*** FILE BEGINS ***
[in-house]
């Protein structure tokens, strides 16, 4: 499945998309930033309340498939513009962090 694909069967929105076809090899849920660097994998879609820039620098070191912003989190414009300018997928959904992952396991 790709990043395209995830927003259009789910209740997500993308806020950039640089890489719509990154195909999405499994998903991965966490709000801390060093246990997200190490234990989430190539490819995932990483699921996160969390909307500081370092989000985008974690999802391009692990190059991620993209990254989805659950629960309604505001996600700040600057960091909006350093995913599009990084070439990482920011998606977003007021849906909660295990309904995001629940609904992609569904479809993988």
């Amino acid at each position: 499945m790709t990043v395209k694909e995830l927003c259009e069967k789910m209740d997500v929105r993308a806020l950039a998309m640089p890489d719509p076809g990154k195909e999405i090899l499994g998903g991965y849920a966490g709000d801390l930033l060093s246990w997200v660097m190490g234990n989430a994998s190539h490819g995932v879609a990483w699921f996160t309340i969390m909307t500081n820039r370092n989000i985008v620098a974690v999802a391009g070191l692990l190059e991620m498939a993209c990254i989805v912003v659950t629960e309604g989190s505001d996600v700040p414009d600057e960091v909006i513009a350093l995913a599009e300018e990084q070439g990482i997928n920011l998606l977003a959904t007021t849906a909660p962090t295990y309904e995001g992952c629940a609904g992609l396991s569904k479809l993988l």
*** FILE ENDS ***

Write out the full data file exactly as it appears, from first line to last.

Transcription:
[in-house]
């Protein structure tokens, strides 16, 4: 499945998309930033309340498939513009962090 694909069967929105076809090899849920660097994998879609820039620098070191912003989190414009300018997928959904992952396991 790709990043395209995830927003259009789910209740997500993308806020950039640089890489719509990154195909999405499994998903991965966490709000801390060093246990997200190490234990989430190539490819995932990483699921996160969390909307500081370092989000985008974690999802391009692990190059991620993209990254989805659950629960309604505001996600700040600057960091909006350093995913599009990084070439990482920011998606977003007021849906909660295990309904995001629940609904992609569904479809993988």
């Amino acid at each position: 499945m790709t990043v395209k694909e995830l927003c259009e069967k789910m209740d997500v929105r993308a806020l950039a998309m640089p890489d719509p076809g990154k195909e999405i090899l499994g998903g991965y849920a966490g709000d801390l930033l060093s246990w997200v660097m190490g234990n989430a994998s190539h490819g995932v879609a990483w699921f996160t309340i969390m909307t500081n820039r370092n989000i985008v620098a974690v999802a391009g070191l692990l190059e991620m498939a993209c990254i989805v912003v659950t629960e309604g989190s505001d996600v700040p414009d600057e960091v909006i513009a350093l995913a599009e300018e990084q070439g990482i997928n920011l998606l977003a959904t007021t849906a909660p962090t295990y309904e995001g992952c629940a609904g992609l396991s569904k479809l993988l």